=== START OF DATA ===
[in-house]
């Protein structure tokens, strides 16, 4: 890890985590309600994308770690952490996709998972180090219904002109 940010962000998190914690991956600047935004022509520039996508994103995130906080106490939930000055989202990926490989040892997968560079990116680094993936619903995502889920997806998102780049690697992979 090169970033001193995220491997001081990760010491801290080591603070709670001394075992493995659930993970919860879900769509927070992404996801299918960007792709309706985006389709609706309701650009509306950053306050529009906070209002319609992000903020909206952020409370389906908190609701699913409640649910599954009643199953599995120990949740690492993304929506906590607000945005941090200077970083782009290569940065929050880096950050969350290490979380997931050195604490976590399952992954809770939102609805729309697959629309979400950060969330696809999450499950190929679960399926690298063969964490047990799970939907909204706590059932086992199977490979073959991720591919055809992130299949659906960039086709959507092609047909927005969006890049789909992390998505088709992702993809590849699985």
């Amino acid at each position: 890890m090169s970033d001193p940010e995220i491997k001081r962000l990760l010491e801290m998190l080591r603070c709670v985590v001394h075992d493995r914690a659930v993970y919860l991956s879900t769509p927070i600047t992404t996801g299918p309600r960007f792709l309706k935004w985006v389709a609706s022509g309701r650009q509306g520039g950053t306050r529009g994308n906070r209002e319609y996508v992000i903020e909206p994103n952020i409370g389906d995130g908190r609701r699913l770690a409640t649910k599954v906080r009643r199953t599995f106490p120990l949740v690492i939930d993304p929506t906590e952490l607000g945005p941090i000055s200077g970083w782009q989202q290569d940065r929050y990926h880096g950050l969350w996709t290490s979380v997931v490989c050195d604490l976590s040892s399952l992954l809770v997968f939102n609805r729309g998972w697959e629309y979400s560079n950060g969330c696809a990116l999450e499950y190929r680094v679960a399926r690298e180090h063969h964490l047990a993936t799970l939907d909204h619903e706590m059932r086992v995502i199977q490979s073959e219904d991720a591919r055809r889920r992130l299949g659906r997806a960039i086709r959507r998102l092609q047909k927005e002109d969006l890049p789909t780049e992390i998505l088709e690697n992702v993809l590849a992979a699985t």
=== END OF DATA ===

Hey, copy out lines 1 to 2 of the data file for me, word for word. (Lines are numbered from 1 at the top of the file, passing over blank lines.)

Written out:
[in-house]
């Protein structure tokens, strides 16, 4: 890890985590309600994308770690952490996709998972180090219904002109 940010962000998190914690991956600047935004022509520039996508994103995130906080106490939930000055989202990926490989040892997968560079990116680094993936619903995502889920997806998102780049690697992979 090169970033001193995220491997001081990760010491801290080591603070709670001394075992493995659930993970919860879900769509927070992404996801299918960007792709309706985006389709609706309701650009509306950053306050529009906070209002319609992000903020909206952020409370389906908190609701699913409640649910599954009643199953599995120990949740690492993304929506906590607000945005941090200077970083782009290569940065929050880096950050969350290490979380997931050195604490976590399952992954809770939102609805729309697959629309979400950060969330696809999450499950190929679960399926690298063969964490047990799970939907909204706590059932086992199977490979073959991720591919055809992130299949659906960039086709959507092609047909927005969006890049789909992390998505088709992702993809590849699985």